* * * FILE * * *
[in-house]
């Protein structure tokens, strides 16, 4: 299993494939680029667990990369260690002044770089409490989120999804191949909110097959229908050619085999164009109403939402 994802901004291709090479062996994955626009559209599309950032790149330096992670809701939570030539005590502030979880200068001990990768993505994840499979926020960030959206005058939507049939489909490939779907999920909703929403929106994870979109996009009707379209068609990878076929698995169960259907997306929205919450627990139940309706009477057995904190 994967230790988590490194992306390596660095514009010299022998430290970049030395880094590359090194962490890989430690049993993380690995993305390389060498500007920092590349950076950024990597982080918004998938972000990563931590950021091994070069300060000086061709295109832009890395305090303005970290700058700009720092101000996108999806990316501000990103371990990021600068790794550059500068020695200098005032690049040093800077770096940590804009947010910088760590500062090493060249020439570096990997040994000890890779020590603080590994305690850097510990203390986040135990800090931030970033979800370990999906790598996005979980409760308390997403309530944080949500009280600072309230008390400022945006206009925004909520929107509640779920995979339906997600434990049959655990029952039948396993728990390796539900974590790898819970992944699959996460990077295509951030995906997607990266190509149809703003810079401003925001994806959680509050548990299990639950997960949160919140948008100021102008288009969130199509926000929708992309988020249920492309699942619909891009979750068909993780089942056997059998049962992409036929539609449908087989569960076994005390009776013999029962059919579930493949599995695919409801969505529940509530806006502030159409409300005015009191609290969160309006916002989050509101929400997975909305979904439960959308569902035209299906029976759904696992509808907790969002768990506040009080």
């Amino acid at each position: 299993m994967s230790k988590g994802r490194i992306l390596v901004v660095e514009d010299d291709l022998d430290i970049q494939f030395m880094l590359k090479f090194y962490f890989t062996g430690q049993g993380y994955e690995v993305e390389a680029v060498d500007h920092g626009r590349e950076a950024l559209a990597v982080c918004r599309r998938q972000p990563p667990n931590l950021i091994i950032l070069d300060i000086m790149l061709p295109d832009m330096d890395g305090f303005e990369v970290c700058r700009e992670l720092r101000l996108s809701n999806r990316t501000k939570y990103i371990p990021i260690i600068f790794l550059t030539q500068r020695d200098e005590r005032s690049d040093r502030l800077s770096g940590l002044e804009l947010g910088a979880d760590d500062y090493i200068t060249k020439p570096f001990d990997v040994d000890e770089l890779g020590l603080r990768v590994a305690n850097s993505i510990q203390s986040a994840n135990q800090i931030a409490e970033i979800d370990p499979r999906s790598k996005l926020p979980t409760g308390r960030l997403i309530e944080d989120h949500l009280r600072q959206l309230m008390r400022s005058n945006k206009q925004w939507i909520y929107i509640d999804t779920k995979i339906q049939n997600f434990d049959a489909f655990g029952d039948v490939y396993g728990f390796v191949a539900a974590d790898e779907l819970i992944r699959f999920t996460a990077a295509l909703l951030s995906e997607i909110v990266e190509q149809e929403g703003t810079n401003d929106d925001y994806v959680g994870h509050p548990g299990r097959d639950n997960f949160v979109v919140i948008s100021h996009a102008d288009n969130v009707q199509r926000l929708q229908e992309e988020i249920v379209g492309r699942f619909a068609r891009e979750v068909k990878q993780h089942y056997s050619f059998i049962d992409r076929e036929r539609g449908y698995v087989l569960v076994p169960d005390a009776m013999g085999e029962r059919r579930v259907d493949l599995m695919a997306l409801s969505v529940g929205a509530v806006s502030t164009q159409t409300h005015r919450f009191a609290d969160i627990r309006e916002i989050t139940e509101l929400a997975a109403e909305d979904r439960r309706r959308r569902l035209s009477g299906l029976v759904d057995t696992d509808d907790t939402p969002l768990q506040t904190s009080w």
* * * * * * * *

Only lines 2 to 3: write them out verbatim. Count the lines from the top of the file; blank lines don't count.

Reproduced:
């Protein structure tokens, strides 16, 4: 299993494939680029667990990369260690002044770089409490989120999804191949909110097959229908050619085999164009109403939402 994802901004291709090479062996994955626009559209599309950032790149330096992670809701939570030539005590502030979880200068001990990768993505994840499979926020960030959206005058939507049939489909490939779907999920909703929403929106994870979109996009009707379209068609990878076929698995169960259907997306929205919450627990139940309706009477057995904190 994967230790988590490194992306390596660095514009010299022998430290970049030395880094590359090194962490890989430690049993993380690995993305390389060498500007920092590349950076950024990597982080918004998938972000990563931590950021091994070069300060000086061709295109832009890395305090303005970290700058700009720092101000996108999806990316501000990103371990990021600068790794550059500068020695200098005032690049040093800077770096940590804009947010910088760590500062090493060249020439570096990997040994000890890779020590603080590994305690850097510990203390986040135990800090931030970033979800370990999906790598996005979980409760308390997403309530944080949500009280600072309230008390400022945006206009925004909520929107509640779920995979339906997600434990049959655990029952039948396993728990390796539900974590790898819970992944699959996460990077295509951030995906997607990266190509149809703003810079401003925001994806959680509050548990299990639950997960949160919140948008100021102008288009969130199509926000929708992309988020249920492309699942619909891009979750068909993780089942056997059998049962992409036929539609449908087989569960076994005390009776013999029962059919579930493949599995695919409801969505529940509530806006502030159409409300005015009191609290969160309006916002989050509101929400997975909305979904439960959308569902035209299906029976759904696992509808907790969002768990506040009080």
């Amino acid at each position: 299993m994967s230790k988590g994802r490194i992306l390596v901004v660095e514009d010299d291709l022998d430290i970049q494939f030395m880094l590359k090479f090194y962490f890989t062996g430690q049993g993380y994955e690995v993305e390389a680029v060498d500007h920092g626009r590349e950076a950024l559209a990597v982080c918004r599309r998938q972000p990563p667990n931590l950021i091994i950032l070069d300060i000086m790149l061709p295109d832009m330096d890395g305090f303005e990369v970290c700058r700009e992670l720092r101000l996108s809701n999806r990316t501000k939570y990103i371990p990021i260690i600068f790794l550059t030539q500068r020695d200098e005590r005032s690049d040093r502030l800077s770096g940590l002044e804009l947010g910088a979880d760590d500062y090493i200068t060249k020439p570096f001990d990997v040994d000890e770089l890779g020590l603080r990768v590994a305690n850097s993505i510990q203390s986040a994840n135990q800090i931030a409490e970033i979800d370990p499979r999906s790598k996005l926020p979980t409760g308390r960030l997403i309530e944080d989120h949500l009280r600072q959206l309230m008390r400022s005058n945006k206009q925004w939507i909520y929107i509640d999804t779920k995979i339906q049939n997600f434990d049959a489909f655990g029952d039948v490939y396993g728990f390796v191949a539900a974590d790898e779907l819970i992944r699959f999920t996460a990077a295509l909703l951030s995906e997607i909110v990266e190509q149809e929403g703003t810079n401003d929106d925001y994806v959680g994870h509050p548990g299990r097959d639950n997960f949160v979109v919140i948008s100021h996009a102008d288009n969130v009707q199509r926000l929708q229908e992309e988020i249920v379209g492309r699942f619909a068609r891009e979750v068909k990878q993780h089942y056997s050619f059998i049962d992409r076929e036929r539609g449908y698995v087989l569960v076994p169960d005390a009776m013999g085999e029962r059919r579930v259907d493949l599995m695919a997306l409801s969505v529940g929205a509530v806006s502030t164009q159409t409300h005015r919450f009191a609290d969160i627990r309006e916002i989050t139940e509101l929400a997975a109403e909305d979904r439960r309706r959308r569902l035209s009477g299906l029976v759904d057995t696992d509808d907790t939402p969002l768990q506040t904190s009080w």